My Take by Jim Carl - May 31, 2012

I saw Moulin Rouge with friends while on vacation at Universal Studios in Orlando.  Twenty minutes in, I knew I was trouble.  Why, oh why, did I agree to see this horrible film?  Were these people truly my friends or did they have hidden agendas?  What absinthe-soaked cloth tied around my head compelled me to buy a ticket?  Could it have been that remake of “Lady Marmalade” which had been playing all summer?  It was catchy, I’ll admit.  And yet here I was, watching exploding munchkins on carousels and Aboriginal transvestites on trampolines and choreographed dances performed by beat-up hookers with broken ankles.  I sat there, publicly fuming, and thinking, “I paid to see this shit.”  (If this description is less than accurate, deal with it.  We’re talking about memory here.  And when dealing with memory what you write doesn’t have to be true so long as it sounds good, ask anyone.)   Moulin Rouge was a little too Moulin Much. 

People assume I don’t very much like musicals.  That’s not necessarily true.  Little Shop of Horrors is hilarious.  The Best Little Whorehouse in Texas has Dolly, and that’s good enough for me.  I can even enjoy a good musical number in an otherwise non-musical movie.  When Matthew Broderick starts singing “Twist and Shout” during that parade in Ferris Bueller’s Day Off, for example, my heart leaps up in my chest.  I smile when Elisabeth Shue and the kids riff about the “Babysitter Blues” in that Chicago bar in Adventures in Babysitting.  I even loved the ending of Everyone Says I Love You where Goldie Hawn floats in the air.  But Moulin Rouge was an all-singing, all-dancing snuff film. With the possible exceptions of Crank 2: High Voltage and Transformers, I cannot think of another movie released in the 2000s that I hated more.  This is one of those films they screen in purgatory to make the newly-arrived repent.  And to think, I only managed to sit through 30 minutes.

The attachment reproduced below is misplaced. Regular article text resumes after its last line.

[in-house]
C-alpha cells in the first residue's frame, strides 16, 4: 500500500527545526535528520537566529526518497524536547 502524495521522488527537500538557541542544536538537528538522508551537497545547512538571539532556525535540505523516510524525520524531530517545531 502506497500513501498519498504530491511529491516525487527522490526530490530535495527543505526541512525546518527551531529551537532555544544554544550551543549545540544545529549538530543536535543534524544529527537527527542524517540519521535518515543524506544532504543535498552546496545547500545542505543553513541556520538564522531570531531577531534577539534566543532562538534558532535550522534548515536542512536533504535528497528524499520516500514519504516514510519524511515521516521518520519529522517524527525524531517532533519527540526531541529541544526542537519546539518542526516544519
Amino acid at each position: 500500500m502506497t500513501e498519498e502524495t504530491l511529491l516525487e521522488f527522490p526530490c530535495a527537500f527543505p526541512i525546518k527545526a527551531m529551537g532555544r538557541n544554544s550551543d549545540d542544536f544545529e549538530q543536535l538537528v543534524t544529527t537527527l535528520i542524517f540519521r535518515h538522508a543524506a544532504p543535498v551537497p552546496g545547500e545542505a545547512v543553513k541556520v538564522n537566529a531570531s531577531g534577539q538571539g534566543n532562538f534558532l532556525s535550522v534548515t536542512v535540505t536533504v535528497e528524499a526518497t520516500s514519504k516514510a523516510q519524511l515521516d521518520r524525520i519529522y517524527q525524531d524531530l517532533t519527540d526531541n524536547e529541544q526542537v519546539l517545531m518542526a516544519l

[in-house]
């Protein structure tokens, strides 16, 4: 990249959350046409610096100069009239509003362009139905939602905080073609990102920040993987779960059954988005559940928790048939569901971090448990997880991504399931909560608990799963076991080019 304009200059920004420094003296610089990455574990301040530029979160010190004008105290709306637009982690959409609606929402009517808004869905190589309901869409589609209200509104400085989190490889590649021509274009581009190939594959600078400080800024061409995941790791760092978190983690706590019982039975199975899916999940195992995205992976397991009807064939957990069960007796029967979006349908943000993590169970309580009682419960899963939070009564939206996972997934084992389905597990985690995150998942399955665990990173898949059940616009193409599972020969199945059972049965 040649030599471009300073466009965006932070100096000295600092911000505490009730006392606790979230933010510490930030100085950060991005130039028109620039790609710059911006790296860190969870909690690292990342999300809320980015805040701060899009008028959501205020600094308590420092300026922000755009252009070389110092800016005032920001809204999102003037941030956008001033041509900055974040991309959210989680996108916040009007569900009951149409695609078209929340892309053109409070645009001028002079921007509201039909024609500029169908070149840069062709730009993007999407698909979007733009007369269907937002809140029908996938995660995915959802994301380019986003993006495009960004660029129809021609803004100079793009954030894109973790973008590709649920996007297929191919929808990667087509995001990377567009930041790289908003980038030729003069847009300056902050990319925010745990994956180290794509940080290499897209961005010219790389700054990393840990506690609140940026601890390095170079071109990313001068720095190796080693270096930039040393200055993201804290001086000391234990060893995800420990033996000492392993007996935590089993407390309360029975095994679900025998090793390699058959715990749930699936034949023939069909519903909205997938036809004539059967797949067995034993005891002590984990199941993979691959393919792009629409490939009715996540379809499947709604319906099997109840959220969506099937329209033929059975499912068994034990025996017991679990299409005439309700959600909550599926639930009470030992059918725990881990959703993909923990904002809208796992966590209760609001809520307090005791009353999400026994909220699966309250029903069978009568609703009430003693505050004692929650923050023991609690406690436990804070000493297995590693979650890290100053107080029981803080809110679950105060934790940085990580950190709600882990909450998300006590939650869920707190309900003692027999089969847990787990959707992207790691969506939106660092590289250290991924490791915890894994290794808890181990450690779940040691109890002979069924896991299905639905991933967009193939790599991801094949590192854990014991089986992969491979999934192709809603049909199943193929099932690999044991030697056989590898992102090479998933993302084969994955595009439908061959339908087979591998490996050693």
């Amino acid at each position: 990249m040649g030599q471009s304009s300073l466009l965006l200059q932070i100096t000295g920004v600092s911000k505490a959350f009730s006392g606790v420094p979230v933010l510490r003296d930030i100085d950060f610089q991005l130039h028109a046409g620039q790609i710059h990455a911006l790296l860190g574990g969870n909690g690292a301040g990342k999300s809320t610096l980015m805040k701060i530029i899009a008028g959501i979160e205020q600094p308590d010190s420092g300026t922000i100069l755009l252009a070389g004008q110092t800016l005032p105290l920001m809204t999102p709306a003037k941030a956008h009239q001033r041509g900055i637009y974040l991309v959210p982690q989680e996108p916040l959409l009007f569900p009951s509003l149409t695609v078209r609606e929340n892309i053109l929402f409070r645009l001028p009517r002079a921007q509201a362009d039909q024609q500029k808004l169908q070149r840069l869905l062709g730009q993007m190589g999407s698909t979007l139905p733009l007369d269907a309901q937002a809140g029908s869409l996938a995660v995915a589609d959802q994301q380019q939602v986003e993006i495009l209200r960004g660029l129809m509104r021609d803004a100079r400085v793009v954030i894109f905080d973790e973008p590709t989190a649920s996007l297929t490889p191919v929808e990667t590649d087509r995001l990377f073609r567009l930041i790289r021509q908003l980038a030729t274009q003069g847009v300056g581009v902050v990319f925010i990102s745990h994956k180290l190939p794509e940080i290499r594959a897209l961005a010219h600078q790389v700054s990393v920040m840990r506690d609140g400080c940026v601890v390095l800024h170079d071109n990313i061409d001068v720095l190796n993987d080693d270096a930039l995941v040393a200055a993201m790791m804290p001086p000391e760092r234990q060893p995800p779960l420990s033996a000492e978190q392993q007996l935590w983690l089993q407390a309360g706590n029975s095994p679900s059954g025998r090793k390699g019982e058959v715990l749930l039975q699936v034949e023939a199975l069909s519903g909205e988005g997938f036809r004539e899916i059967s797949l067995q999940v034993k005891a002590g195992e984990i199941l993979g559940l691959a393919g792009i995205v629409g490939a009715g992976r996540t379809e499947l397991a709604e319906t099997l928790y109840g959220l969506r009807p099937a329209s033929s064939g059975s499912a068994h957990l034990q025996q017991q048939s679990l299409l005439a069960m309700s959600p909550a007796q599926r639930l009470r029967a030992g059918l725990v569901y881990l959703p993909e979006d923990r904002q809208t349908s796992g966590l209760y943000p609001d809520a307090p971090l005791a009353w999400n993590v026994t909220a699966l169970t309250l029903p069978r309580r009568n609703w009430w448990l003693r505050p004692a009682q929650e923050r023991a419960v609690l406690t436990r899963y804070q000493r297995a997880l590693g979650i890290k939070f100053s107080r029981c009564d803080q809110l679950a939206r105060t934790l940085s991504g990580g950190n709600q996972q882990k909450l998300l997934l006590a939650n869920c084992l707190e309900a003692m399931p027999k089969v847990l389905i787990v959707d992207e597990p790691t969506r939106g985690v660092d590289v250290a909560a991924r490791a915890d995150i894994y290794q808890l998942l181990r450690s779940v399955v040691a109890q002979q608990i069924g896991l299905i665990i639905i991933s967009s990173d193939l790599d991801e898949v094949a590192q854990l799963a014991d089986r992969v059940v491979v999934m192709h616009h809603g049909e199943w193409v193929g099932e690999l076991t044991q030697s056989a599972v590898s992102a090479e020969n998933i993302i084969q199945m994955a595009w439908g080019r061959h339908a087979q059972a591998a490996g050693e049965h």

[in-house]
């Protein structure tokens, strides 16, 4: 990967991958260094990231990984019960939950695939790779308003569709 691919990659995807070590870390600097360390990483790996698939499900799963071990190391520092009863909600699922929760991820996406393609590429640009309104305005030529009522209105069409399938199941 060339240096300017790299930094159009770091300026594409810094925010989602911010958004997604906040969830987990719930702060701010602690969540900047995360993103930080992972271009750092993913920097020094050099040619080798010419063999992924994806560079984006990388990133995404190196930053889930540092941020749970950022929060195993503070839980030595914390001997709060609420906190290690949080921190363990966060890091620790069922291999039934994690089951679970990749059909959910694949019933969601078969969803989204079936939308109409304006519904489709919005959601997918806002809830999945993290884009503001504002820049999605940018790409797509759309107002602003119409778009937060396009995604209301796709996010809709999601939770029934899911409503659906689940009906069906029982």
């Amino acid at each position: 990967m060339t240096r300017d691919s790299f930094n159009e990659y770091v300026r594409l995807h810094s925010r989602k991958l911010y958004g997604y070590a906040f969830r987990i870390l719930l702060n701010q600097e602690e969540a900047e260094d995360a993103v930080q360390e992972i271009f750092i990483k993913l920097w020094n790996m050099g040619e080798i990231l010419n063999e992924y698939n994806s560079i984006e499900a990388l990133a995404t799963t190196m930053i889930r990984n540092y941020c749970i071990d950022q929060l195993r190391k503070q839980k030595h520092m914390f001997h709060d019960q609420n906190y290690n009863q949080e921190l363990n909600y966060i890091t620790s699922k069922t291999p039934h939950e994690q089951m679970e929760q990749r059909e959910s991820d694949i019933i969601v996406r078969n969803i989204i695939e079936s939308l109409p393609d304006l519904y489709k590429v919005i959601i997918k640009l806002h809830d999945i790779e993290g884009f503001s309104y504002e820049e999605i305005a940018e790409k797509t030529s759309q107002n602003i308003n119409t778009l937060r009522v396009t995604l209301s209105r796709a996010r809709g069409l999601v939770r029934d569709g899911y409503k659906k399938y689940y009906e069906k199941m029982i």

I finally left the theatre and took a seat on a bench on the boardwalk and chain-smoked for an hour in the Florida heat.  It was the first time I'd ever walked out of a movie.  It was the first time that I didn't care about my movie-going manners among friends.  I hated the film and refused to support it and I proved it by walking out while my friends watched.   It was liberating.

What about you?  Have you ever walked out of a movie because you hated it to much?  A movie you paid to see?  Tell me about it.    



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